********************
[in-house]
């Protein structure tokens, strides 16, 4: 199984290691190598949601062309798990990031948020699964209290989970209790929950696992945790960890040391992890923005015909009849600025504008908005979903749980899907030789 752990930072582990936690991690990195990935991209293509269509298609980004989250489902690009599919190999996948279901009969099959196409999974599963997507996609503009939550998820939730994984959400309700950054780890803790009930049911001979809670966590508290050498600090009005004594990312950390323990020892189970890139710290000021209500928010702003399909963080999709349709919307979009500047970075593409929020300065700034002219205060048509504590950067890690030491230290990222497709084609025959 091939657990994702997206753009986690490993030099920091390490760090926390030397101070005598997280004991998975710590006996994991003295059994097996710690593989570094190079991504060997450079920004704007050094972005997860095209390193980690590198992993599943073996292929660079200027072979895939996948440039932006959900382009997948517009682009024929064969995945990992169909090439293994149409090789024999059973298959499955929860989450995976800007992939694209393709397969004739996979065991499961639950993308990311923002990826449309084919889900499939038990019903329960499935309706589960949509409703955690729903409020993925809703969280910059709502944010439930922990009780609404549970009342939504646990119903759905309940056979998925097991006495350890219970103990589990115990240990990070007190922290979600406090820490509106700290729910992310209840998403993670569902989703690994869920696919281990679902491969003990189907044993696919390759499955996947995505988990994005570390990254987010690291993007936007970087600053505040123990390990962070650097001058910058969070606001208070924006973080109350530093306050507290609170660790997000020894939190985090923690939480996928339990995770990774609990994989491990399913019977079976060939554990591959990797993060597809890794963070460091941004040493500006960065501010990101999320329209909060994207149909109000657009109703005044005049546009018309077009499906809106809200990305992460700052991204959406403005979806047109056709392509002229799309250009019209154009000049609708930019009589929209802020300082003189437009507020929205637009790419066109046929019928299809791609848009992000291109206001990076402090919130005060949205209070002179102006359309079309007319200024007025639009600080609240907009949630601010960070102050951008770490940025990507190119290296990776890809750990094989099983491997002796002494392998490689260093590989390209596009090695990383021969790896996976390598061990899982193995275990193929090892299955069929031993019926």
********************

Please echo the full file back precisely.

[in-house]
């Protein structure tokens, strides 16, 4: 199984290691190598949601062309798990990031948020699964209290989970209790929950696992945790960890040391992890923005015909009849600025504008908005979903749980899907030789 752990930072582990936690991690990195990935991209293509269509298609980004989250489902690009599919190999996948279901009969099959196409999974599963997507996609503009939550998820939730994984959400309700950054780890803790009930049911001979809670966590508290050498600090009005004594990312950390323990020892189970890139710290000021209500928010702003399909963080999709349709919307979009500047970075593409929020300065700034002219205060048509504590950067890690030491230290990222497709084609025959 091939657990994702997206753009986690490993030099920091390490760090926390030397101070005598997280004991998975710590006996994991003295059994097996710690593989570094190079991504060997450079920004704007050094972005997860095209390193980690590198992993599943073996292929660079200027072979895939996948440039932006959900382009997948517009682009024929064969995945990992169909090439293994149409090789024999059973298959499955929860989450995976800007992939694209393709397969004739996979065991499961639950993308990311923002990826449309084919889900499939038990019903329960499935309706589960949509409703955690729903409020993925809703969280910059709502944010439930922990009780609404549970009342939504646990119903759905309940056979998925097991006495350890219970103990589990115990240990990070007190922290979600406090820490509106700290729910992310209840998403993670569902989703690994869920696919281990679902491969003990189907044993696919390759499955996947995505988990994005570390990254987010690291993007936007970087600053505040123990390990962070650097001058910058969070606001208070924006973080109350530093306050507290609170660790997000020894939190985090923690939480996928339990995770990774609990994989491990399913019977079976060939554990591959990797993060597809890794963070460091941004040493500006960065501010990101999320329209909060994207149909109000657009109703005044005049546009018309077009499906809106809200990305992460700052991204959406403005979806047109056709392509002229799309250009019209154009000049609708930019009589929209802020300082003189437009507020929205637009790419066109046929019928299809791609848009992000291109206001990076402090919130005060949205209070002179102006359309079309007319200024007025639009600080609240907009949630601010960070102050951008770490940025990507190119290296990776890809750990094989099983491997002796002494392998490689260093590989390209596009090695990383021969790896996976390598061990899982193995275990193929090892299955069929031993019926």